Keeley Haftner – Artist’s Breath

Artist Keeley Haftner focuses on recycling by pulverizing works discarded by other artists to create material for new ceramics. She completes the circle by breathing “artist breath” into the finished works.

Above: From the series Carbon Copies (Frances Whitehead), 2021. Unwanted ceramic sculpture by Whitehead, waste clay, artist’s breath, and gas cap, dimensions variable.

After the pulverisation (of sculptures discarded by American artist Frances Whitehead) there is 3D printing and firing to create the series of works in Carbon Copies. Haftner then captures and seals her own breath inside the works as a symbolic compensation for the CO2 emitted during the transport and production of the works. (Below, the crushing process – see more about creation of the works on this page)

Born in Saskatchewan and trained in Chicago, she is currently based in the Netherlands, where Carbon Copies debuts on Sunday at the Princesshoff National Museum of Ceramics.

“Carbon Copies (Frances Whitehead)” is part of a larger series titled “Sculpture From Other Sculptor’s Sculptures,” an expanding group of works in which unwanted sculptures from other artists are transformed. In 2002, Whitehead did a project in which she glazed two toilet sets to make a symbolic statement about water levels. These are the works later given to Haftner and crushed for use in her own work.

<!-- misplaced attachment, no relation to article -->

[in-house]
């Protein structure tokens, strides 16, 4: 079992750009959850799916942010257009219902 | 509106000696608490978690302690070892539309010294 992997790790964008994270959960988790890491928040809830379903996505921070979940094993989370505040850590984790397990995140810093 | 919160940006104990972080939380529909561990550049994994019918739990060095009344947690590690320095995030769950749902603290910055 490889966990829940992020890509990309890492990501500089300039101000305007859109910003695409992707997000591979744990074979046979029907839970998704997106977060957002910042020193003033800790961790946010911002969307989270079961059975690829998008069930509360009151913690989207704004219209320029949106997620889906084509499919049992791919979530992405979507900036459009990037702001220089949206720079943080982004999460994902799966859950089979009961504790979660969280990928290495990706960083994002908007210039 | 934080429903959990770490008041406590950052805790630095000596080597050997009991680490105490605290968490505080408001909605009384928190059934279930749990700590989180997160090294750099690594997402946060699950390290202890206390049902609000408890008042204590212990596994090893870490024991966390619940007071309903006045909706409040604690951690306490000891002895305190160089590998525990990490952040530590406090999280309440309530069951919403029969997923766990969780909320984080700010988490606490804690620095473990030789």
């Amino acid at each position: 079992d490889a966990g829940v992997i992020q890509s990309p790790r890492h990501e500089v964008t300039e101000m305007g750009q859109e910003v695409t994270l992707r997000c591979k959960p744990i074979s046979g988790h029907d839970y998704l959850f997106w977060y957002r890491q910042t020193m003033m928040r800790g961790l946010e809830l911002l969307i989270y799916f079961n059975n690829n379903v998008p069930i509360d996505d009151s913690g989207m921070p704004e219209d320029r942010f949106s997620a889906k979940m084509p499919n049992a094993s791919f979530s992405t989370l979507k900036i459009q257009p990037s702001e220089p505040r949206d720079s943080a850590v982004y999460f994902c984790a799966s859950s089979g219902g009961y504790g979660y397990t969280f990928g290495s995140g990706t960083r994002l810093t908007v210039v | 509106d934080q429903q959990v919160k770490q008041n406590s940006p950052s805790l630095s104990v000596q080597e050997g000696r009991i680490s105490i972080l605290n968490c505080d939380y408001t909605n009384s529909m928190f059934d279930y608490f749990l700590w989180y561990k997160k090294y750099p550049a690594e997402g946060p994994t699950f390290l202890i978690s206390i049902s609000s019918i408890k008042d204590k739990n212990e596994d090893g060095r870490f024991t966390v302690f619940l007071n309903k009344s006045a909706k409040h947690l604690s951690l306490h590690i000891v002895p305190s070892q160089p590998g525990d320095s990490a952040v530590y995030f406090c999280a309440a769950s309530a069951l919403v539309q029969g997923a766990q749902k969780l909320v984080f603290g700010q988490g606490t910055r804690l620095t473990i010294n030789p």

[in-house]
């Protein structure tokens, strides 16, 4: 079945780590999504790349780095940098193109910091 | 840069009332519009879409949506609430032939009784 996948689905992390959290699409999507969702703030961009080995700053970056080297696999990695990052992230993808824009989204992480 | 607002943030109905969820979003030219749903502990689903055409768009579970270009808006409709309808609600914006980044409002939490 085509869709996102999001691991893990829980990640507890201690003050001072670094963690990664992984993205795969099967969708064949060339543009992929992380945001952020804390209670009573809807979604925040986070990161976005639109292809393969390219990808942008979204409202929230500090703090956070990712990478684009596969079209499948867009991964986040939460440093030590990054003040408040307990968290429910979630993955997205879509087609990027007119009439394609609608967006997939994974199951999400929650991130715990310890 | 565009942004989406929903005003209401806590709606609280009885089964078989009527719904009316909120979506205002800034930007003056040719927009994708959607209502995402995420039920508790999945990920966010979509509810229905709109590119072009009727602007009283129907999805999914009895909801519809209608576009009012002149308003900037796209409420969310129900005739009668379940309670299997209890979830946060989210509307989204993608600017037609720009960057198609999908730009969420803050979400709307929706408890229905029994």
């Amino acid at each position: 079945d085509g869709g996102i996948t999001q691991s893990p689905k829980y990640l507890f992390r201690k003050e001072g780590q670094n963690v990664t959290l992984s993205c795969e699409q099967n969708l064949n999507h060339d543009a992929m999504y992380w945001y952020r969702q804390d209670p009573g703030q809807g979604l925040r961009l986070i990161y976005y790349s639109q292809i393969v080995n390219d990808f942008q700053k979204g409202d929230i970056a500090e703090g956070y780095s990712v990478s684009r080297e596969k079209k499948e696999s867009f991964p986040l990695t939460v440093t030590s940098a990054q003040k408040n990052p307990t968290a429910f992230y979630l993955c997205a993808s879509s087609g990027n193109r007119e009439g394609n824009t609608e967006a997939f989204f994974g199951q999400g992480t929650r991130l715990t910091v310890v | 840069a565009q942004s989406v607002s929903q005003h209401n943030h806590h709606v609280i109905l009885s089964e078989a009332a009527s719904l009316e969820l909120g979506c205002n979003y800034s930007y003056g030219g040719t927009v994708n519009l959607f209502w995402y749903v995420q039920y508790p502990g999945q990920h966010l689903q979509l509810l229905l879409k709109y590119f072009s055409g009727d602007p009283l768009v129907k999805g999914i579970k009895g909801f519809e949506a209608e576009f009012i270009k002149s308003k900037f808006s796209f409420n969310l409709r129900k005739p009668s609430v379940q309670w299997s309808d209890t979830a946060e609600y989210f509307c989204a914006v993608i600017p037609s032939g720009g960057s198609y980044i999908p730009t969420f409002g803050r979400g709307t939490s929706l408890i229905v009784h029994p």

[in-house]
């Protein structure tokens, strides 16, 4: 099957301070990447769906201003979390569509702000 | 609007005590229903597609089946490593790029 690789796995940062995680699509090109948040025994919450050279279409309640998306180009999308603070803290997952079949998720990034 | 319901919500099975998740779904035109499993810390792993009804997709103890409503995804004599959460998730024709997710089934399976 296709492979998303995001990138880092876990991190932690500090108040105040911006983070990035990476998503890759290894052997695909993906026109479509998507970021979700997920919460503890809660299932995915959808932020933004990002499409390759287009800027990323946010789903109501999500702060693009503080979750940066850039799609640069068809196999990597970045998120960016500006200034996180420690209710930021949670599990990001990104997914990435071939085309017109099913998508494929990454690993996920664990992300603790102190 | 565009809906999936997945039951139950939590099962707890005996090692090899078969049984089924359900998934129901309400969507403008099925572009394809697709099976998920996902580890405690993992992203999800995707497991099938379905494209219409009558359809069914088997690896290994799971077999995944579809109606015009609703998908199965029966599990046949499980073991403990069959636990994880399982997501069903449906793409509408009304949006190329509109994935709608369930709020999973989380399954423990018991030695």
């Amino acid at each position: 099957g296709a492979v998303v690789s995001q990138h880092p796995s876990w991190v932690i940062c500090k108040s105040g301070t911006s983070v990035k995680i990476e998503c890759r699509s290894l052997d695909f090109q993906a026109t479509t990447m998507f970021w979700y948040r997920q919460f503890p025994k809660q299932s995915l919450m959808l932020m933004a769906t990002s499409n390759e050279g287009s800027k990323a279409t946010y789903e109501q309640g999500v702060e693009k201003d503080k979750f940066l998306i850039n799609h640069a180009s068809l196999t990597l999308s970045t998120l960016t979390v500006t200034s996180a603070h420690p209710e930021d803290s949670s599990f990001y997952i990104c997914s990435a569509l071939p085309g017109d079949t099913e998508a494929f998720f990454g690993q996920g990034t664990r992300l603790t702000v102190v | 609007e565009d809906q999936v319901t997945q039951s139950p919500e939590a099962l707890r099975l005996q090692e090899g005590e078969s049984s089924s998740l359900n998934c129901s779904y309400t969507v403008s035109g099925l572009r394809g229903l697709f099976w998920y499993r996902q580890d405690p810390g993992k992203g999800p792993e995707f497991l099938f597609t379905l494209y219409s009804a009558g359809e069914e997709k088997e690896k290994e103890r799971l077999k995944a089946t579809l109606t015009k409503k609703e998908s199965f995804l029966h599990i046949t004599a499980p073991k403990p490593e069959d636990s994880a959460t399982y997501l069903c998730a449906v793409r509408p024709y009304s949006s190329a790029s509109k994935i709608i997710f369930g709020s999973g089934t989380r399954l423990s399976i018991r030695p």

Haftner has long attracted attention, exhibiting across Canada, the USA, Korea, Germany and the Netherlands. This week, she was among 25 Canadian artists nominated for the Sobey Art Award long list.

Keeley Haftner website, here.

Her biography here.

Princesshoff National Museum of Ceramics exhibition site, here.

3 replies »

  1. Thanks for asking.

    Proposing that I buy the artist’s breath as art?
    Other odiferous bodily emissions are implied as worthy of my purchase – e.g. the crushed up toilets
    Is this what Andy W foresaw when he said that art is what one can get away with?

    Liked by 1 person

    • I am always grateful when visitors/followers express how they actually feel about a work, as you have done. Excellent. Thank you. (The Sobey Award generally chooses non-traditional work to nominate – see the full list – link in post)


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